Marvellous stuff. As a blood giver myself, I normally rave on about how important it is to give blood. But being of the non-male or gay variety, I never really think about not being able to give it (except when I’ve had my ears pierced again!) due to your sexual choices. It seems to be a more than slightly outdated rule when all of the post-blood donating tests are so stringent…let’s live in hope that someone ‘”senior” out there stumbles across your post and decides to act on your last paragraph!

  2. Fi says:

    I would like to give blood too, but for different reasons diabetics aren’t allowed to. Which is ironic, given how used to needles we are. Alanis Morisette really should have included this example in her song…

  3. Kim says:

    I really should become a blood giver and have absolutely no excuse not to! Anyone that goes to the effort of donating their blood, which as you said… Is not the nicest experience, should not be turned away. If they’re as desperate as they make out they are then unwarranted selective-ness should not be an option! Beggars can’t be choosers after all!

  4. This is very good – not giving blood as a political issue. I am also excluded on the grounds that I had a blood transfusion in 1981 after a road traffic accident. The fact that the transfusion took place in France (never knowingly the home to BSE) and that I have been in thankfully good health ever since (and indeed gave a fair bit of blood before they realised I was such a risk) is irrelevant. The gay ban on blood donation is serious both practically and politically but this over caution when tests are there to screen, feels kind of wrong. Also, lets not forget, those most likely to think of giving blood might be those that have received it – and we are excluded.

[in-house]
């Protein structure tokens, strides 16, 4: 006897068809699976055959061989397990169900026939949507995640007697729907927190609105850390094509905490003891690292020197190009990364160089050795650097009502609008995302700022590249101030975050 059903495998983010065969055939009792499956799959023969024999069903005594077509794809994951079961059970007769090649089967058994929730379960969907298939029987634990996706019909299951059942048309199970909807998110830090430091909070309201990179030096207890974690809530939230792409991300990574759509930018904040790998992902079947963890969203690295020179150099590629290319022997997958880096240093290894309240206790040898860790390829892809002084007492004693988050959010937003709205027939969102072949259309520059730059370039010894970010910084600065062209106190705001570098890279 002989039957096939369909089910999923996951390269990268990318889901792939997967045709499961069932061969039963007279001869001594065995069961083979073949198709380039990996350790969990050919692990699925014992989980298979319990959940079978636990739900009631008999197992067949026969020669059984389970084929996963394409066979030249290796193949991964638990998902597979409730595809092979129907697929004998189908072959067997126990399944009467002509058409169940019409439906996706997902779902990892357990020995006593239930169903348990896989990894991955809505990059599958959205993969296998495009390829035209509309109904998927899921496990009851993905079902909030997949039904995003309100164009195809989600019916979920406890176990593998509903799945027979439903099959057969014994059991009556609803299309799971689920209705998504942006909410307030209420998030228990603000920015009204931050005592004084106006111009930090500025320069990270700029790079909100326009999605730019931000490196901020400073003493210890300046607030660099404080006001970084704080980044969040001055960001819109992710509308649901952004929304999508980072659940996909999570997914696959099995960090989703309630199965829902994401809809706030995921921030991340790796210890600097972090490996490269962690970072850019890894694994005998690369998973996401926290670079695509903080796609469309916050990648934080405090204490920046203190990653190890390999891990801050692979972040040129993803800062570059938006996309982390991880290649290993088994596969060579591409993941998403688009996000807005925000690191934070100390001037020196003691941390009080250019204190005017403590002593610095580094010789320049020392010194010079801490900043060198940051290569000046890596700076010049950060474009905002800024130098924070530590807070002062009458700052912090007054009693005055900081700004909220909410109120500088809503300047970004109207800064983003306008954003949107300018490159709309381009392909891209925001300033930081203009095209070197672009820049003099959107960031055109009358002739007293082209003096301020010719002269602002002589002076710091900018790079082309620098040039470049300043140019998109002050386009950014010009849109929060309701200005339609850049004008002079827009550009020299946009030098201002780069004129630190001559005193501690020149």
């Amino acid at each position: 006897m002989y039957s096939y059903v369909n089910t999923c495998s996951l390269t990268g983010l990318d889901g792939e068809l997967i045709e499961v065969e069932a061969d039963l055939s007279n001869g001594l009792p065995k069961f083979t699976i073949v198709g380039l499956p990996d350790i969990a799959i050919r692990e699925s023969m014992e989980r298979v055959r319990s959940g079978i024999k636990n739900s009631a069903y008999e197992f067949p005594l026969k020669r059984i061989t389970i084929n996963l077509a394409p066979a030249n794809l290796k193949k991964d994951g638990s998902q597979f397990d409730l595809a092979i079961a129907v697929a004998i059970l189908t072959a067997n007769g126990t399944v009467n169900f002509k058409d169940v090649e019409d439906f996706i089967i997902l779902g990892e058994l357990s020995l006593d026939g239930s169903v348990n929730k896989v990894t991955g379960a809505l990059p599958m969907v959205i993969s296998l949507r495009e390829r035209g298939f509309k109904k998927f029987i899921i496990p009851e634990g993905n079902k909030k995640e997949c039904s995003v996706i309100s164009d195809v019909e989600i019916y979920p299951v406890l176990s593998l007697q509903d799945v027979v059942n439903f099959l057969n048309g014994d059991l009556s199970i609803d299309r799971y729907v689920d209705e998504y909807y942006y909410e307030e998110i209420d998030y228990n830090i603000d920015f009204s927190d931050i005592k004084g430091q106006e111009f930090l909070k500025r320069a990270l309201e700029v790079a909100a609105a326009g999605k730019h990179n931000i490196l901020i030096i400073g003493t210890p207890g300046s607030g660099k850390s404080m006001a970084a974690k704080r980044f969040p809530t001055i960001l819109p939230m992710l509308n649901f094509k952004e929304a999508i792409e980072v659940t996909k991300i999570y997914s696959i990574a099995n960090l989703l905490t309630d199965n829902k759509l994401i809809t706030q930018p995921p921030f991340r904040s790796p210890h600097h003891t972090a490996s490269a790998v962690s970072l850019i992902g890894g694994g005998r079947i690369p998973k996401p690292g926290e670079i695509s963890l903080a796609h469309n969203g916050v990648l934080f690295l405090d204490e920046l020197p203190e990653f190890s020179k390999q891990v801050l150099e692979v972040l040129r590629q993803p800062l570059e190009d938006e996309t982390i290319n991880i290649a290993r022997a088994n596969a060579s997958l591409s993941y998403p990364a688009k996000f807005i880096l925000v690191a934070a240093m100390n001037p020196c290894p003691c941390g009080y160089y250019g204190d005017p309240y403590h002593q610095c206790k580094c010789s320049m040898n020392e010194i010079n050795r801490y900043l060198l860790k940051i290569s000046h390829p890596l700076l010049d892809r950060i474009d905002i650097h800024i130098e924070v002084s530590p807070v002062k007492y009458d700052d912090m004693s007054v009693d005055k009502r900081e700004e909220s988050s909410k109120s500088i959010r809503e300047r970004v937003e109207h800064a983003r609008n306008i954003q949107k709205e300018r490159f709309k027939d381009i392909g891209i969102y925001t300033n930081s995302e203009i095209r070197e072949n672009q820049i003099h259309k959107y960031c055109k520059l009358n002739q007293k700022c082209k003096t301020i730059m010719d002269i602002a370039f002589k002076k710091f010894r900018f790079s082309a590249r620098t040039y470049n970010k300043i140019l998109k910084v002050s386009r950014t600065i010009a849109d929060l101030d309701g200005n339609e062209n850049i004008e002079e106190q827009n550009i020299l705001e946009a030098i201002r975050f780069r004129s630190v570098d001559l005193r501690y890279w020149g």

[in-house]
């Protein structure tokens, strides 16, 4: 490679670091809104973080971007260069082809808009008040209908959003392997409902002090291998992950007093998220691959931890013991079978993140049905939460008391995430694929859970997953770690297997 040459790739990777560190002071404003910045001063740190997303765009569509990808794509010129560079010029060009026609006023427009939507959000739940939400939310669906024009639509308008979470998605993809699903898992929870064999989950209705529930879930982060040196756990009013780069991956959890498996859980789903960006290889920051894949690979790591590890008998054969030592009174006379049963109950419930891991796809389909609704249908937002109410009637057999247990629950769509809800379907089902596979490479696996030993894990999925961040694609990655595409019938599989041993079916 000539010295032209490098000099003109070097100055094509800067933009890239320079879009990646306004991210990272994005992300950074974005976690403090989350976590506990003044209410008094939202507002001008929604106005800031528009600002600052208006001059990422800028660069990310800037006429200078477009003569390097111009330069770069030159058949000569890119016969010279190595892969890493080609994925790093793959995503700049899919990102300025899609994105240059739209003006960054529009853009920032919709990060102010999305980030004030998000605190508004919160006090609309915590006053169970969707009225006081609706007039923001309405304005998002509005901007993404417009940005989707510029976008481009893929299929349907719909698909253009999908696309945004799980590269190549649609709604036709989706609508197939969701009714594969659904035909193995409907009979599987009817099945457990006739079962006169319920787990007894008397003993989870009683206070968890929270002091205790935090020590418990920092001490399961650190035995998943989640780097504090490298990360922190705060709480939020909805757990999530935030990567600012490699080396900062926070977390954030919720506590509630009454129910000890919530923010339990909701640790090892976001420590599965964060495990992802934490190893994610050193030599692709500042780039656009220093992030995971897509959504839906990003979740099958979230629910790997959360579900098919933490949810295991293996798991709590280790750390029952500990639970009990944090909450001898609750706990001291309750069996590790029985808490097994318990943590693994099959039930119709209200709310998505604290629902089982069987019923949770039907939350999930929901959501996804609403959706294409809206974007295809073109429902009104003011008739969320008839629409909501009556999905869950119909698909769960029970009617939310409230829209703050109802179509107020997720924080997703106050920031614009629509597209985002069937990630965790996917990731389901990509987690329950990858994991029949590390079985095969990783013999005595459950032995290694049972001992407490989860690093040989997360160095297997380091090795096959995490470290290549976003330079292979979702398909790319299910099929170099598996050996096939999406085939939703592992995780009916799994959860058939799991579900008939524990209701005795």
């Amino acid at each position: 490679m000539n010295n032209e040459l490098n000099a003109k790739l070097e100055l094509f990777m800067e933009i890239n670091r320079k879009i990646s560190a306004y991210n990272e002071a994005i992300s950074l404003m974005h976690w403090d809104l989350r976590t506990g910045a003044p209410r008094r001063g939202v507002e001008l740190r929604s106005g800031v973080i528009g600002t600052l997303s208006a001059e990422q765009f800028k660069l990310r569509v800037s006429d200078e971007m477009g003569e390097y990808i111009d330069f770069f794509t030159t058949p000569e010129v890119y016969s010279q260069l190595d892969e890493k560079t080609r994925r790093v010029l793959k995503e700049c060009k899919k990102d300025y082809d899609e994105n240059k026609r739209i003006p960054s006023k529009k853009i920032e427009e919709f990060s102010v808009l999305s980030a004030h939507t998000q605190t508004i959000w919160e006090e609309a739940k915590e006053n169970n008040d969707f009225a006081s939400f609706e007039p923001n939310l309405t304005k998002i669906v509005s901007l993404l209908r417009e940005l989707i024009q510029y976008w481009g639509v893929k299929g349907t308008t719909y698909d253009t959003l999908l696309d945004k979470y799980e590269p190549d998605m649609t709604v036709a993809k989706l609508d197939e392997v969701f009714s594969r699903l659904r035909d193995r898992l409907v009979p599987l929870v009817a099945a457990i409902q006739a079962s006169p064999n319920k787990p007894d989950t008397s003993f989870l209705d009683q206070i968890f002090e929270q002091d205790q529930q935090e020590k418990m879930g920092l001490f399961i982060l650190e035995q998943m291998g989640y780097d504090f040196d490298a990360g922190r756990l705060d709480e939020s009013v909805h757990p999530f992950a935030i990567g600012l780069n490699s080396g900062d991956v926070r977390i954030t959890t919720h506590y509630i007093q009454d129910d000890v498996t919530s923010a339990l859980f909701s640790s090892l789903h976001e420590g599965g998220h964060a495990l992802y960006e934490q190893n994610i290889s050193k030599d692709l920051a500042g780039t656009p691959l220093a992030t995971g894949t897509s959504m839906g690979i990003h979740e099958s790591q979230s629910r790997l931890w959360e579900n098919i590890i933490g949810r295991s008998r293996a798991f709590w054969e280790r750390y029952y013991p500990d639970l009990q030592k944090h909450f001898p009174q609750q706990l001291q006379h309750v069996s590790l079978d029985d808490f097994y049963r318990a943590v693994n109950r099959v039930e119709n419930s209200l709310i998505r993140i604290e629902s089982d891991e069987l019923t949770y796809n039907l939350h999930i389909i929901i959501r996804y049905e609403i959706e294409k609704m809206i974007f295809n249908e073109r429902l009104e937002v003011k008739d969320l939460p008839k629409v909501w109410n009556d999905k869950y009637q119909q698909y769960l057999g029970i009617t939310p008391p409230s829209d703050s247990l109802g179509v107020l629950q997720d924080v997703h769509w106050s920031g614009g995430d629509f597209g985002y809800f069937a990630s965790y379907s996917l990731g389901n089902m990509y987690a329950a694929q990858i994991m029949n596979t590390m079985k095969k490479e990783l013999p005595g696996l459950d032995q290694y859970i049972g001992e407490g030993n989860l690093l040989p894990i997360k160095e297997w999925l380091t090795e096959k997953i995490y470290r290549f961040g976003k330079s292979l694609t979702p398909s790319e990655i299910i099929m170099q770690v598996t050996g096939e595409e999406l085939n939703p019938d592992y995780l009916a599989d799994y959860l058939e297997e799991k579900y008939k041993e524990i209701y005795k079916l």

5. We are allowed to give blood now though. Let’s all rejoice at that, what a marked step forward in the country to finally allow the gay community to willingly and openly give their blood and save lives. A true step forward in history.

    Ohh, hang on, what’s that in the small print? We can give blood if we haven’t had sex in 10 years? 10 years! TEN YEARS?! Evidently they would rather that the gay community give up their lives for 10 years to save someone else’s. Not to be selfish or anything, but I’d rather not live for an extra 10 years towards the end of my life than not have sex for 10 years.

    Think I’ll be hanging onto my blood for a while longer until the government can stop being so homobloodophobic

  6. substuff says:

    I have never understood why I, as a woman, can give blood without anyone asking me whether I’ve had oral or anal sex with a man (perhaps even with a bisexual one), while gay men are sent packing. It just doesn’t make sense. It’s surely the act that is (or isn’t) a health risk – not the gender of the potential donor.

    Am I missing something crucial here?

  7. Peter Hay says:

    Sadly, two men practising oral sex is a higher risk group, in terms of HIV and AIDS, but the tests, as mentioned above, should be enough to afford gay men who choose this lifestyle the choice of giving blood.

    This exclusion, however, does look set to be reversed, as reported on the BBC, amongst other news channels, today.

    But, as the Terrence Higgins Trust explained, it is vital that this decision be made on medical grounds and not based on the discrimination debate.